Physiotherapy plays a major role in infant and child rehabilitation.

The goal of physiotherapy is to improve the infant’s or child’s ability to move and function in the best possible manner. We intervene by trying to change the child’s positions and movements. By changing the muscle tone, we help the child adopt natural movements.

Our infant/child may for example experience:

  • Spasticity: in which case we try to relax the muscle tone through special manipulations and various aids.
  • Hypotonia: whereupon we try to increase the muscle tone

The development of every child is monitored through a physiotherapy assessment and video-recordings are made of all cases on a regular basis.

The child is treated with respect and understanding. A personalized physiotherapy plan is developed that takes into account the child’s needs and goals.


  • Increases participation, motor development and function
  • Improves strength and resilience
  • Promotes learning opportunities
  • Improves the quality of life
  • Promotes the child’s independence


The majority of ELEPAP’s infants and children achieve effective rehabilitation thanks to:

  • the dynamic participation of parents
  • the scientific qualifications of our physiotherapists
  • the collaboration of all the medical-therapy departments
  • our great love for the children

A harmonious therapist-child- parent relationship greatly promotes the continuous cooperation and education of parents who can follow instructions and also carry out the appropriate therapy at home.

  • BOBATH approach- neurodevelopmental treatment (NDT)
  • T – BABY
  • VOJTA method (reflex locomotion)
  • PNF method (Proprioceptive Neuromuscular Facilitation)
  • Sensory Integration
  • Electrotherapy (applied mainly in obstetrical paralyses and biofeedback)
  • Rehabilitation through Functional Physiotherapy helps children achieve their maximum potential in terms of functional independence and maintain the optimal level of functioning, activity and interaction with their surroundings.
  • Functional Physiotherapy focuses on the acquisition of useful and relevant motor skills.

This intervention:

  • Enhances functional execution
  • Helps determine transition periods
  • Helps determine and change basic and primary limitations
  • Provides opportunities to exercise


The therapist adapts or adjusts the activity or the child’s surroundings while focusing on the execution of the activity rather than on the quality of the movement. The objectives of this treatment are measurable and are the result of daily activities. The aim is the child’s improvement and social participation. Parents and children participate actively at every stage (setting of objectives, decision making, daily application, evaluating the objectives).

Advantages of the therapy:

  • Active involvement of child and family
  • Focus on the child’s level of ability
  • Promotion of functional improvement
  • Realistic view of the child’s potential in terms of daily functioning
  • Promotion of parents’ self-confidence-reduction of parenting stress
  • Intervention that takes place in the child’s physical surroundings.

Physiotherapy interventions

Physiotherapists apply their expertise using clinical reasoning and reflection in order to plan interventions relating not only to the physical structures and functions, but equally to the child’s activities and active social participation. They promote the children’s active participation at home, at the school as well as in their community.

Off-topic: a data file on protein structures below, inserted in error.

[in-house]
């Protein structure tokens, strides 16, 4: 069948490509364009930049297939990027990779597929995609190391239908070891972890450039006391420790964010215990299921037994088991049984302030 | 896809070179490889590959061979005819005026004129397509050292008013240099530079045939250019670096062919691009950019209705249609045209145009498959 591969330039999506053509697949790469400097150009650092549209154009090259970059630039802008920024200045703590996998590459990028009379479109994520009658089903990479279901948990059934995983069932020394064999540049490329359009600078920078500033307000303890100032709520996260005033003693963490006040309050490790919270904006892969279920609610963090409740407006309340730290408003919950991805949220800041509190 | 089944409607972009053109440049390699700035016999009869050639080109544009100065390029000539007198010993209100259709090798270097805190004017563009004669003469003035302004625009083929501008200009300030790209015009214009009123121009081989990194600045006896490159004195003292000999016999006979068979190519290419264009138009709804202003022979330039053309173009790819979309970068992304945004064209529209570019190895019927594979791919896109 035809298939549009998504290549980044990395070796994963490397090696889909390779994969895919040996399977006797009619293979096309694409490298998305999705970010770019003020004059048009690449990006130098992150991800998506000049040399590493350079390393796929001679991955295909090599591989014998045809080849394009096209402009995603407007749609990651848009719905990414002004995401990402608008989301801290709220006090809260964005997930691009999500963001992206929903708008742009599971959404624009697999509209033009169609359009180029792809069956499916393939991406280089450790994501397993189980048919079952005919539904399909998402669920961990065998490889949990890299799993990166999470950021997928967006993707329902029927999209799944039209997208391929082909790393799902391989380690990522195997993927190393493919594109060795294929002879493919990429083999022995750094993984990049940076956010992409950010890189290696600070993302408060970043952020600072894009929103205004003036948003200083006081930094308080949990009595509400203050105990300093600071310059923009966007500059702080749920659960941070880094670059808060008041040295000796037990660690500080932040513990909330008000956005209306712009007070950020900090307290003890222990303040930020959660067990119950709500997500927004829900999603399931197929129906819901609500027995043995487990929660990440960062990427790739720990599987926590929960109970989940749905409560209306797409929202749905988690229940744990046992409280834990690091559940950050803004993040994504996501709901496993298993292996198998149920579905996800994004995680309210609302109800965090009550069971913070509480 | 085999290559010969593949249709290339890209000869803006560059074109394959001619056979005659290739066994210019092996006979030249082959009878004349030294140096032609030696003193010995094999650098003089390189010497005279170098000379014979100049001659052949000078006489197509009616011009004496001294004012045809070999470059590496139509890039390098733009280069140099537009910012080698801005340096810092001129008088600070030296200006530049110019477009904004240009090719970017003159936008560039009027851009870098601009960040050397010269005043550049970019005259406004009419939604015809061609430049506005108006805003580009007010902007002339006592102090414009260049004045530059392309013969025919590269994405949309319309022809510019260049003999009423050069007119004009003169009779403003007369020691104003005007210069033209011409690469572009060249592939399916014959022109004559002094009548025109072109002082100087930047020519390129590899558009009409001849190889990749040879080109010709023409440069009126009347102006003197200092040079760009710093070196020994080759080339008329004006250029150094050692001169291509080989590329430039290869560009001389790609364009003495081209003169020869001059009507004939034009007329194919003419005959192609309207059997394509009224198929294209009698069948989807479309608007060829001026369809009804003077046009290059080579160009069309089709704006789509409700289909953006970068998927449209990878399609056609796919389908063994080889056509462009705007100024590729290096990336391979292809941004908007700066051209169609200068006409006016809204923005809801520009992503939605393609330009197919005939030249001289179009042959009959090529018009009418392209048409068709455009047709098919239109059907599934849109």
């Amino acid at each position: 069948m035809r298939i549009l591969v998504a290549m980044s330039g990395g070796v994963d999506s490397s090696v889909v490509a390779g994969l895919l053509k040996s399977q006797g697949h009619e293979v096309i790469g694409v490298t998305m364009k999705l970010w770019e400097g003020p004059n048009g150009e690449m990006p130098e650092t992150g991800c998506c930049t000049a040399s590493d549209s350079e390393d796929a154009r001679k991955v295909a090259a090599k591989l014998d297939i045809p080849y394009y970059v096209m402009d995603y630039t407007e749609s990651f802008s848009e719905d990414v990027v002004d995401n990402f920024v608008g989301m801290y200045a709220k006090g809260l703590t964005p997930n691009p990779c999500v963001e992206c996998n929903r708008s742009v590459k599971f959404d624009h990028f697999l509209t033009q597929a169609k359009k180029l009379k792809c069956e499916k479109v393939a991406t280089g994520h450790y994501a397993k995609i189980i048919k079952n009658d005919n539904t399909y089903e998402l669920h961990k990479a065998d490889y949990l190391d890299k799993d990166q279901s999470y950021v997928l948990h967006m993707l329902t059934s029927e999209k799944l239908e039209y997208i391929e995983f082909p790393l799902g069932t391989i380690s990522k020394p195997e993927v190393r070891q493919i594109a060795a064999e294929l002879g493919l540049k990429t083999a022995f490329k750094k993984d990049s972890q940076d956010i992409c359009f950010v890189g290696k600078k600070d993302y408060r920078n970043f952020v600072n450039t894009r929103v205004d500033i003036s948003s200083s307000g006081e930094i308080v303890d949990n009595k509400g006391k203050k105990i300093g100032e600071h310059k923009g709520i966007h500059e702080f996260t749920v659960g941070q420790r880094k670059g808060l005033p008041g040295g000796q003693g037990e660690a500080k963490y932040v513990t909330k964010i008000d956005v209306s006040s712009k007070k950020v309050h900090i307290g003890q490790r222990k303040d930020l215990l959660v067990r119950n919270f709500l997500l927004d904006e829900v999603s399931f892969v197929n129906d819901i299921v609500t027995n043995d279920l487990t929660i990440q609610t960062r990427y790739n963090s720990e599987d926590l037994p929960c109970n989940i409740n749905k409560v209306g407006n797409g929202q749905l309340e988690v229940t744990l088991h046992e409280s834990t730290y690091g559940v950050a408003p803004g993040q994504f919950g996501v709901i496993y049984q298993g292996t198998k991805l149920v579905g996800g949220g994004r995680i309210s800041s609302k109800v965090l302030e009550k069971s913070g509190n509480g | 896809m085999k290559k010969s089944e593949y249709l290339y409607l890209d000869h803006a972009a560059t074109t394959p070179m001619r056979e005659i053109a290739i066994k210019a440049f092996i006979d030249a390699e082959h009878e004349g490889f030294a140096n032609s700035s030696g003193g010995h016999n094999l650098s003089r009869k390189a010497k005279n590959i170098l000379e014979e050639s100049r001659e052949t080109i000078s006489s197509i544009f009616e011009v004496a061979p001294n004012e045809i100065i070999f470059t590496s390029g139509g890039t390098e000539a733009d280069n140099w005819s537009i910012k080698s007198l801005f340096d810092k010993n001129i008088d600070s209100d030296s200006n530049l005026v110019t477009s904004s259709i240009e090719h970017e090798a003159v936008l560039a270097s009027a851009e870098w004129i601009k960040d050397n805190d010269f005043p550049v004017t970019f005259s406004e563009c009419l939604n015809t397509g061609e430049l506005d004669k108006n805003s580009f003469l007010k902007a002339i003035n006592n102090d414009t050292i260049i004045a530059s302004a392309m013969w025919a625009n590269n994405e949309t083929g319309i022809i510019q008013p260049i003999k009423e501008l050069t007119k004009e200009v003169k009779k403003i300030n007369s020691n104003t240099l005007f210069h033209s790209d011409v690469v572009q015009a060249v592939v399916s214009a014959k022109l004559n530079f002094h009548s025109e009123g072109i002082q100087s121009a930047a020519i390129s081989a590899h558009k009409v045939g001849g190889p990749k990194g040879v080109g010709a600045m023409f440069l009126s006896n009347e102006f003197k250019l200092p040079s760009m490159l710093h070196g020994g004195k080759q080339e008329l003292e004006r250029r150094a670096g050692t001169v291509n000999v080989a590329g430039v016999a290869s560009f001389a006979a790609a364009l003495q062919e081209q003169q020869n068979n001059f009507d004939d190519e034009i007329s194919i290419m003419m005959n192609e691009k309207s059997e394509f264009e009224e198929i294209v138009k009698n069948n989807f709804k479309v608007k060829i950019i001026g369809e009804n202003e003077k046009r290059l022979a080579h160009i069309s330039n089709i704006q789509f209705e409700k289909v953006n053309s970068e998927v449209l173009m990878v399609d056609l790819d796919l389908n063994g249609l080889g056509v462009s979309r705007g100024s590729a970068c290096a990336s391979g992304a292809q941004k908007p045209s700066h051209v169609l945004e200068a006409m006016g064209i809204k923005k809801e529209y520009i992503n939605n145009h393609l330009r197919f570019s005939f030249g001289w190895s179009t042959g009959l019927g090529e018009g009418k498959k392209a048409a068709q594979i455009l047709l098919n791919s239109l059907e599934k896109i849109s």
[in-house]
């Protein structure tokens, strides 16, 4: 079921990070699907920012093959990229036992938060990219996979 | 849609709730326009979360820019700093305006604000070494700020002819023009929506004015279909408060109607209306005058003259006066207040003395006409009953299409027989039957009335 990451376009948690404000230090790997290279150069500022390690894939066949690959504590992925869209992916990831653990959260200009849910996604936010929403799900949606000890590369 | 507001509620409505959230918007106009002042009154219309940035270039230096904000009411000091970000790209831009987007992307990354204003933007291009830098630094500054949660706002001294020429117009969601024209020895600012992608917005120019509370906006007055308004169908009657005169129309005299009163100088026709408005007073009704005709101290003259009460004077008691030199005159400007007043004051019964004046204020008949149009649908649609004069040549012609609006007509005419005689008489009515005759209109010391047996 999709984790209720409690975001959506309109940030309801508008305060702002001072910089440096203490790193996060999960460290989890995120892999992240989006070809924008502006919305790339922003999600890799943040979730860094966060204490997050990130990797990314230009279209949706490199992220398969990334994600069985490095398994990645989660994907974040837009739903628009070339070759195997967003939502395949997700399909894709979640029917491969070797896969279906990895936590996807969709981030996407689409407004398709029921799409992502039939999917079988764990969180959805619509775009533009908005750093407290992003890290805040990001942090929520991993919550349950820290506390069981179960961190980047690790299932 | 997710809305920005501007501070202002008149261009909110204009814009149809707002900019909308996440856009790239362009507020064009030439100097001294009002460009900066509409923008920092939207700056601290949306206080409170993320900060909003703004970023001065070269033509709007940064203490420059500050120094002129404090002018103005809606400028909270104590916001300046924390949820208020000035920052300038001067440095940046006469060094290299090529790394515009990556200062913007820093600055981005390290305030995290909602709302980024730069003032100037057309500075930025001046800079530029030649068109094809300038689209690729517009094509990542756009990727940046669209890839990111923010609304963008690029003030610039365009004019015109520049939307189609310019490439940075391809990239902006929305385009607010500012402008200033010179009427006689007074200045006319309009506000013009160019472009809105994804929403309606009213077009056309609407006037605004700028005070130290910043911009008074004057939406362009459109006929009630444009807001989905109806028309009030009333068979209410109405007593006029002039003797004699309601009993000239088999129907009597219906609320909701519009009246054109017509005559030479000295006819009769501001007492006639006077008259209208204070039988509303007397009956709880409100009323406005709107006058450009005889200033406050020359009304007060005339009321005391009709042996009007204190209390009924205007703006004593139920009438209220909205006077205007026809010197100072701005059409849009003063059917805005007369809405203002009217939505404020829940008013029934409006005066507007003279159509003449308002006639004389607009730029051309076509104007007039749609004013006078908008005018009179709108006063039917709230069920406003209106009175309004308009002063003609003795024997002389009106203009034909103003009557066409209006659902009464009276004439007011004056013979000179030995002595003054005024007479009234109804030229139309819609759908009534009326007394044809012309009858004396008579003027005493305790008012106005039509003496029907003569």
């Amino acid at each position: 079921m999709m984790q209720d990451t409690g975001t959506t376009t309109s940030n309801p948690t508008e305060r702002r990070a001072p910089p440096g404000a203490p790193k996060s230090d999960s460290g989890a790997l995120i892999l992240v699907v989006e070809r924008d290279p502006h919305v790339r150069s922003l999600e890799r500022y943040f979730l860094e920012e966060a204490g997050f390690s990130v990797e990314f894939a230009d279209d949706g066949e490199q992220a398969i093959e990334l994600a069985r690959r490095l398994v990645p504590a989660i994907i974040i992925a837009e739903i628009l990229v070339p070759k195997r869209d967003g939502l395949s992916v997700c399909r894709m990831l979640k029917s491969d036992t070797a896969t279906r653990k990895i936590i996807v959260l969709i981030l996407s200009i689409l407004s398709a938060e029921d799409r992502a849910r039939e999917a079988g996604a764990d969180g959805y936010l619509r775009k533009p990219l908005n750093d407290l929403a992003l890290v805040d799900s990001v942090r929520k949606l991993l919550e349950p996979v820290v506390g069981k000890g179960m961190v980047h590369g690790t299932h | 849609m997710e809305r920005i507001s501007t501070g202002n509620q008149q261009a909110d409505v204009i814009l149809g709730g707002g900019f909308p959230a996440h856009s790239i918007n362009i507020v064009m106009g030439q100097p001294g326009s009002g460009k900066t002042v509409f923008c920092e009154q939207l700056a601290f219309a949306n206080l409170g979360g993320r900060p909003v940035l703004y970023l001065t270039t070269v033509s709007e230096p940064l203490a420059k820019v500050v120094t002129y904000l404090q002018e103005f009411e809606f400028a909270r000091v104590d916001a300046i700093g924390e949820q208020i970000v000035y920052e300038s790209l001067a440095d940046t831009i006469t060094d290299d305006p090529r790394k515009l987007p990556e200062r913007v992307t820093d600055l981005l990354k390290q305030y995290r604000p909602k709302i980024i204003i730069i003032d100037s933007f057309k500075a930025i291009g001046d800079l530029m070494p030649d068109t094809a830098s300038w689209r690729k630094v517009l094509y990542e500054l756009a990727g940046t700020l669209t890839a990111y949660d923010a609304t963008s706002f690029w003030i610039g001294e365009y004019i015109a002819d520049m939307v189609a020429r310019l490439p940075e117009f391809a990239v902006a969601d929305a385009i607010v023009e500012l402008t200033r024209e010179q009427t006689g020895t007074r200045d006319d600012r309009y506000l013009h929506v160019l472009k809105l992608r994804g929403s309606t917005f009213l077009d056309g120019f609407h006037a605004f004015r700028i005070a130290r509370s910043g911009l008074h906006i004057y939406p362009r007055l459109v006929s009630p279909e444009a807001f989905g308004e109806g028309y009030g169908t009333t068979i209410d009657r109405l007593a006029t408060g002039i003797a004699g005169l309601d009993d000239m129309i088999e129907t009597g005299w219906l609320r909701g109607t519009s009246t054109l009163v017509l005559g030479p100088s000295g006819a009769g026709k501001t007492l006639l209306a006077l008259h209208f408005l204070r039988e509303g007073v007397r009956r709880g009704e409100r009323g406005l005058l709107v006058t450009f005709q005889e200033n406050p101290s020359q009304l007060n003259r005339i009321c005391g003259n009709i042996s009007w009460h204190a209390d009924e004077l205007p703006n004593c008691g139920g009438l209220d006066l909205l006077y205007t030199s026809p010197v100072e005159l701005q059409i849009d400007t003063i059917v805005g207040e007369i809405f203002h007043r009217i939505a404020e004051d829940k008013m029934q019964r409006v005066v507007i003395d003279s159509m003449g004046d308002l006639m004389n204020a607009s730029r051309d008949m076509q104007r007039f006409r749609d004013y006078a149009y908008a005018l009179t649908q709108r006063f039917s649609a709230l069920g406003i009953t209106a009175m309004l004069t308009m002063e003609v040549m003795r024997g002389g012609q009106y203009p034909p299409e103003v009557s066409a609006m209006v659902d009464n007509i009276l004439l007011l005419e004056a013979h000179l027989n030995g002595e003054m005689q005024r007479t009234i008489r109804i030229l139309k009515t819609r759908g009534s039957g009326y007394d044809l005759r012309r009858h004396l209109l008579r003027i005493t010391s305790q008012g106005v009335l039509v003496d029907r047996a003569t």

Physiotherapy now uses modern, reliable tools:

  • Official/calibrated assessment - GMFM -88, PEDI, GAS


ELEPAP has integrated the ICF-CY into its clinical practice. The ICF model’s greatest value is that it focuses beyond the “rehabilitation of primary damage” and considers equally important objectives for the promotion of functional activation and the facilitation of the child’s full participation in every aspect of life.

This mindset does not underestimate the role and the importance of “deficit-based interventions” such as:

  • Conquering motor stages (developmental milestones) which are of major importance to the child’s development.
  • Independent walking training as well as training for more difficult motor skills such as running or going up or down the stairs.
  • Assessing the need to use special adjustments and aids, as well as orthotic devices to improve movement and maximize independence.

Emphasis is therefore placed on recognizing that interventions using any (or maybe all) of the ICF model’s components may be important, appropriate and interrelated.


“Personal Factors

The ICF –CY model formally recognizes the contribution of “personal factors”, accepting the importance of the child’s personal preferences, interests, likes and dislikes and taking them into account in the therapy plan. The child’s “activity” and “participation” becomes part of the program.

In this sense, the model requires the therapist to accept deviations and differences and to celebrate the achievement of self- set objectives which can be best achieved in the best possible manner, based on the special and unique range of skills and limitations of each individual.

This approach is contrary to the traditional interventions where “normal” (whatever the term means) is the standard against which functioning is measured.



Our physiotherapists recognize the importance of the family in the child’s functioning and the integration of families in decision making and the setting of meaningful goals according to the Goal Attainment Scaling (GAS) is a priority for them.

This brings about better functional benefits with less effort than through the impairment-based interventions.

  • Occupational therapy
  • Aquatic therapy
  • Speech therapy
  • Therapeutic riding
  • Biofeedback
  • Music therapy
  • Sensory Integration
  • Assistive Technology A/T